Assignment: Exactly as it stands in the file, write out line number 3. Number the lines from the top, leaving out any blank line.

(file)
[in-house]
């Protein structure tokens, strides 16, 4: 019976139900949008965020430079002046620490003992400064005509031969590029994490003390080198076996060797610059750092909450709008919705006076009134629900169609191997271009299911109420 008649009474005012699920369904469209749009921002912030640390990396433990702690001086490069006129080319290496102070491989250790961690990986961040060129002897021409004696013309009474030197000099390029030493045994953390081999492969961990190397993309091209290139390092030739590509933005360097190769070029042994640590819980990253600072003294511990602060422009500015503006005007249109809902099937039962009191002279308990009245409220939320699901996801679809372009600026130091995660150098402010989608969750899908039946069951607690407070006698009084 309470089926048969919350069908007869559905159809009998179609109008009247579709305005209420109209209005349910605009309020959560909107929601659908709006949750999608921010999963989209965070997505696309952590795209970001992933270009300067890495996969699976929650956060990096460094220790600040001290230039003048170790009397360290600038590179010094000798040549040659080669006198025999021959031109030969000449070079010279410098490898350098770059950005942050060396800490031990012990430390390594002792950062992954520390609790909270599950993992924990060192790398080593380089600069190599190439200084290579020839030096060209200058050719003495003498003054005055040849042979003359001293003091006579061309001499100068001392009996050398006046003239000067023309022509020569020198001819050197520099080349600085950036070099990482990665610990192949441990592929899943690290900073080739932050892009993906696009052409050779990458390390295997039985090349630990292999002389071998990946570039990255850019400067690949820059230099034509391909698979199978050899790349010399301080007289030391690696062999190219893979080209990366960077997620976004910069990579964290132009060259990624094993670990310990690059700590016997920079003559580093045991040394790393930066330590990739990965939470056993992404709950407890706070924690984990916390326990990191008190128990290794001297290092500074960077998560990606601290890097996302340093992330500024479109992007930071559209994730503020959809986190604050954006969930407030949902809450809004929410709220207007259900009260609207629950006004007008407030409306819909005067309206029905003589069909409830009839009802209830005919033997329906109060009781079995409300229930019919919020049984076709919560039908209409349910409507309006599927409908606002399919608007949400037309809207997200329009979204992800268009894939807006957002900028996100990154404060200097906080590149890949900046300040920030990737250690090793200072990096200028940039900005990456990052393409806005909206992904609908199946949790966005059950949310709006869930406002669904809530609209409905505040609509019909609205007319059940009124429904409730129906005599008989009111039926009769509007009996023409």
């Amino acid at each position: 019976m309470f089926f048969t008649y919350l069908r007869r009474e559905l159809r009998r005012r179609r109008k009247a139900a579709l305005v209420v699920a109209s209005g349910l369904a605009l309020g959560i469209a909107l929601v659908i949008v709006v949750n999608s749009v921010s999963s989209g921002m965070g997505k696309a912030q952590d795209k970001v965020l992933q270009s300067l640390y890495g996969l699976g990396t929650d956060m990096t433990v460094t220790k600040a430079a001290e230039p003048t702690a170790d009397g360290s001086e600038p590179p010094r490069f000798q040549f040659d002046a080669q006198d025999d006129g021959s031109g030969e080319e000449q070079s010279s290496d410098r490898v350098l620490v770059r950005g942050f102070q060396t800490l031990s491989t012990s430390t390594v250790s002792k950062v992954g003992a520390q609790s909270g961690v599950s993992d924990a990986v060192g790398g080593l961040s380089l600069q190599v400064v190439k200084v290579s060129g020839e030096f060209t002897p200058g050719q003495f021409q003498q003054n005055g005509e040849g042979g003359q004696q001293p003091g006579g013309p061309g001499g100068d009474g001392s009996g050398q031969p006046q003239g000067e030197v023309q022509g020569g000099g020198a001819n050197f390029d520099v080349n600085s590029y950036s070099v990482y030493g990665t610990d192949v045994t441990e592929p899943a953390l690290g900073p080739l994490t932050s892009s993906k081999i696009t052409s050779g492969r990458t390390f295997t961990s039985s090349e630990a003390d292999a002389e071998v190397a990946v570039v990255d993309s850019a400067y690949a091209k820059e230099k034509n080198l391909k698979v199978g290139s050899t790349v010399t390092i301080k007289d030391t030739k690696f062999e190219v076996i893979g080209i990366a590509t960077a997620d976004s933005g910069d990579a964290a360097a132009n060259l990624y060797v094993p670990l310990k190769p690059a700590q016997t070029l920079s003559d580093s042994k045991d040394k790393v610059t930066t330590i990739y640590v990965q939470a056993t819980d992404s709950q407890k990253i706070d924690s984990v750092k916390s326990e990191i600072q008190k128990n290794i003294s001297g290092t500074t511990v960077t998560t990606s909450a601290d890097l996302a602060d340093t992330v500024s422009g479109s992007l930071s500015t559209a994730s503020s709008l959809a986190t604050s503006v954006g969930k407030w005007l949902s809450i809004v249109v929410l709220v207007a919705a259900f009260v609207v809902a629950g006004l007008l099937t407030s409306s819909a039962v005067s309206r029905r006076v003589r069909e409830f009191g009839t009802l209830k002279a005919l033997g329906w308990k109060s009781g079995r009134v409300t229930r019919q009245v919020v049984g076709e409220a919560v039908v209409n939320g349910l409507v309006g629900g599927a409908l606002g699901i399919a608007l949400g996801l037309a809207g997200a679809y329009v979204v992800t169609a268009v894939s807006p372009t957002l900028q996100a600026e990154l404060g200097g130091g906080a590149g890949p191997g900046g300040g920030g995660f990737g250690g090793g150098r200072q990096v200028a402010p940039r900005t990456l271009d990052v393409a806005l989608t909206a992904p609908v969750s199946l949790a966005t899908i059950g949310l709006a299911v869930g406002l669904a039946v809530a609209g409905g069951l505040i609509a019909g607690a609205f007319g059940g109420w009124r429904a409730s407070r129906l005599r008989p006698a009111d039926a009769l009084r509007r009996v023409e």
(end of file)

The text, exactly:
């Amino acid at each position: 019976m309470f089926f048969t008649y919350l069908r007869r009474e559905l159809r009998r005012r179609r109008k009247a139900a579709l305005v209420v699920a109209s209005g349910l369904a605009l309020g959560i469209a909107l929601v659908i949008v709006v949750n999608s749009v921010s999963s989209g921002m965070g997505k696309a912030q952590d795209k970001v965020l992933q270009s300067l640390y890495g996969l699976g990396t929650d956060m990096t433990v460094t220790k600040a430079a001290e230039p003048t702690a170790d009397g360290s001086e600038p590179p010094r490069f000798q040549f040659d002046a080669q006198d025999d006129g021959s031109g030969e080319e000449q070079s010279s290496d410098r490898v350098l620490v770059r950005g942050f102070q060396t800490l031990s491989t012990s430390t390594v250790s002792k950062v992954g003992a520390q609790s909270g961690v599950s993992d924990a990986v060192g790398g080593l961040s380089l600069q190599v400064v190439k200084v290579s060129g020839e030096f060209t002897p200058g050719q003495f021409q003498q003054n005055g005509e040849g042979g003359q004696q001293p003091g006579g013309p061309g001499g100068d009474g001392s009996g050398q031969p006046q003239g000067e030197v023309q022509g020569g000099g020198a001819n050197f390029d520099v080349n600085s590029y950036s070099v990482y030493g990665t610990d192949v045994t441990e592929p899943a953390l690290g900073p080739l994490t932050s892009s993906k081999i696009t052409s050779g492969r990458t390390f295997t961990s039985s090349e630990a003390d292999a002389e071998v190397a990946v570039v990255d993309s850019a400067y690949a091209k820059e230099k034509n080198l391909k698979v199978g290139s050899t790349v010399t390092i301080k007289d030391t030739k690696f062999e190219v076996i893979g080209i990366a590509t960077a997620d976004s933005g910069d990579a964290a360097a132009n060259l990624y060797v094993p670990l310990k190769p690059a700590q016997t070029l920079s003559d580093s042994k045991d040394k790393v610059t930066t330590i990739y640590v990965q939470a056993t819980d992404s709950q407890k990253i706070d924690s984990v750092k916390s326990e990191i600072q008190k128990n290794i003294s001297g290092t500074t511990v960077t998560t990606s909450a601290d890097l996302a602060d340093t992330v500024s422009g479109s992007l930071s500015t559209a994730s503020s709008l959809a986190t604050s503006v954006g969930k407030w005007l949902s809450i809004v249109v929410l709220v207007a919705a259900f009260v609207v809902a629950g006004l007008l099937t407030s409306s819909a039962v005067s309206r029905r006076v003589r069909e409830f009191g009839t009802l209830k002279a005919l033997g329906w308990k109060s009781g079995r009134v409300t229930r019919q009245v919020v049984g076709e409220a919560v039908v209409n939320g349910l409507v309006g629900g599927a409908l606002g699901i399919a608007l949400g996801l037309a809207g997200a679809y329009v979204v992800t169609a268009v894939s807006p372009t957002l900028q996100a600026e990154l404060g200097g130091g906080a590149g890949p191997g900046g300040g920030g995660f990737g250690g090793g150098r200072q990096v200028a402010p940039r900005t990456l271009d990052v393409a806005l989608t909206a992904p609908v969750s199946l949790a966005t899908i059950g949310l709006a299911v869930g406002l669904a039946v809530a609209g409905g069951l505040i609509a019909g607690a609205f007319g059940g109420w009124r429904a409730s407070r129906l005599r008989p006698a009111d039926a009769l009084r509007r009996v023409e």